Wiping out Islamic State (IS) "will not end" the global threat from jihadist groups, according to a report.
At least 15 militias, numbering 65,000 fighters, could fill any vacuum resulting from a defeat of IS in Syria and Iraq by a coalition led by the US, the Centre on Religion & Geopolitics said.
Some 60% of fighters in rebel factions in war-torn Syria identify with a religious and political ideology similar to the terror group, also known as Isis, Isil and Daesh, the report added.
The centre, a think tank run by the Tony Blair Faith Foundation, said: "The West risks making a strategic failure by focusing only on IS. Defeating it militarily will not end global jihadism. We cannot bomb an ideology, but our war is ideological."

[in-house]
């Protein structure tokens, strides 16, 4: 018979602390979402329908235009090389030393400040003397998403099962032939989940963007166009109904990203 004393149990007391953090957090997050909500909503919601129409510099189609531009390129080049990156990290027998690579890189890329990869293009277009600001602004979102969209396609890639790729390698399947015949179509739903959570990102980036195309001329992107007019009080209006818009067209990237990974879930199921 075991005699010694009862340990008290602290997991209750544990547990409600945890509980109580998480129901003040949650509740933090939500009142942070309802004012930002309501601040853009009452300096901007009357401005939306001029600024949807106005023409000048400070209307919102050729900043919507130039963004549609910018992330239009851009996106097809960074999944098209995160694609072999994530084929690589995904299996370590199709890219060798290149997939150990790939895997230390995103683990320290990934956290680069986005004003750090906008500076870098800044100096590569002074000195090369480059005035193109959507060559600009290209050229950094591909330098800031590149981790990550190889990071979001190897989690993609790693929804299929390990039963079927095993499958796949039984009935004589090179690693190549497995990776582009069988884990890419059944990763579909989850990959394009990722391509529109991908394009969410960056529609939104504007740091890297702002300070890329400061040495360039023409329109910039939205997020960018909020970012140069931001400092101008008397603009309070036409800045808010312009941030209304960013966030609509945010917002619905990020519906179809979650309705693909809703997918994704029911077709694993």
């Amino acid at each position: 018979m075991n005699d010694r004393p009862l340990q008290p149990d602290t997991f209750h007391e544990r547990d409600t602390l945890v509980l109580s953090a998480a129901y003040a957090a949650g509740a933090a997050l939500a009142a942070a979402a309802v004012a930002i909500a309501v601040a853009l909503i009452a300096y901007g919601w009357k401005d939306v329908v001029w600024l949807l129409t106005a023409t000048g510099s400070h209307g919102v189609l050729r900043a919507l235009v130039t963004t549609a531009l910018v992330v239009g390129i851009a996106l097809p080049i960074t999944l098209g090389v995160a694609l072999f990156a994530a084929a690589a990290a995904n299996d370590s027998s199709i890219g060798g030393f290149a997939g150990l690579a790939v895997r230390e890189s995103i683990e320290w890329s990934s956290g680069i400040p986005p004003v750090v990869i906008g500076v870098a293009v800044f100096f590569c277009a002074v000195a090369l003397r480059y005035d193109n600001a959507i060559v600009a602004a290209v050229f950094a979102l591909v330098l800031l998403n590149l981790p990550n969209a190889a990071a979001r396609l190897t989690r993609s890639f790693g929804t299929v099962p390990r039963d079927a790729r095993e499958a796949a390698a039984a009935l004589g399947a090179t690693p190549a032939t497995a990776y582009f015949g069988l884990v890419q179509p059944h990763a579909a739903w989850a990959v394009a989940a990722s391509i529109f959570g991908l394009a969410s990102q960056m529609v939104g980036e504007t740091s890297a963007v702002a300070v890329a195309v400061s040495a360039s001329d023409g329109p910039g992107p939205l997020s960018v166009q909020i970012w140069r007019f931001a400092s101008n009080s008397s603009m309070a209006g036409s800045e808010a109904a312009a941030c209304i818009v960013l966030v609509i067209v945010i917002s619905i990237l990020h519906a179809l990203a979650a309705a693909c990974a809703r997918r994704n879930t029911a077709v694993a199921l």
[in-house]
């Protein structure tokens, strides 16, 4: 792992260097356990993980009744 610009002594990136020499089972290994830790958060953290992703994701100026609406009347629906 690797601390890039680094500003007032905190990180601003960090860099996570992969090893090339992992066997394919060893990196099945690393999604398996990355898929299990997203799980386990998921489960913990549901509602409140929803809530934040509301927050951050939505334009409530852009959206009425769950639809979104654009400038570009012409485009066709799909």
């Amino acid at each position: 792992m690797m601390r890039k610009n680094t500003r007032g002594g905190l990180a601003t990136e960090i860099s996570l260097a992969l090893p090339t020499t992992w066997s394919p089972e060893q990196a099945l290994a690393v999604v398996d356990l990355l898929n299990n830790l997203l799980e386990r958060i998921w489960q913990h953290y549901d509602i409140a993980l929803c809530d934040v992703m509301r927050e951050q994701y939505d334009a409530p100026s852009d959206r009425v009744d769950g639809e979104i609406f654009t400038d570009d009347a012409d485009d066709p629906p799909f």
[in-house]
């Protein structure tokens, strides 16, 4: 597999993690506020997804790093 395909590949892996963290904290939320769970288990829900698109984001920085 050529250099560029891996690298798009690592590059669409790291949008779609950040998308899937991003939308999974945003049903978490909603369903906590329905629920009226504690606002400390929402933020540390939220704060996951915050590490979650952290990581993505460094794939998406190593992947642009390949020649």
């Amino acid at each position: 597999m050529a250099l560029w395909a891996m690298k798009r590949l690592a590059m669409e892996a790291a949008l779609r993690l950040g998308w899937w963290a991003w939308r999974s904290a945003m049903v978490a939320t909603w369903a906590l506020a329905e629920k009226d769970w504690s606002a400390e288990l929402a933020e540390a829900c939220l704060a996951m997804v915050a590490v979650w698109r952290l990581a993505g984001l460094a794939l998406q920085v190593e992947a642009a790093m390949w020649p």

The report comes after the United Nations agreed a resolution endorsing the start of "urgent" formal negotiations between president Bashar Assad's regime and moderate opposition groups early next month.
But the centre warned the radical groups, including al Qaida affiliate Jabhat al-Nusra and Ahrar al-Sham, could benefit if they go "unchallenged".
It added: "If Isis is defeated, there are at least 65,000 fighters belonging to other Salafi-jihadi groups ready to take its place.
"The greatest danger to the international community are the groups that share the ideology of Isis, but are being ignored in the battle to defeat the group.
"While military efforts against Isis are necessary, policy makers must recognise that its defeat will not end the threat of Salafi-jihadism unless it is accompanied by an intellectual and theological defeat of the pernicious ideology that drives it."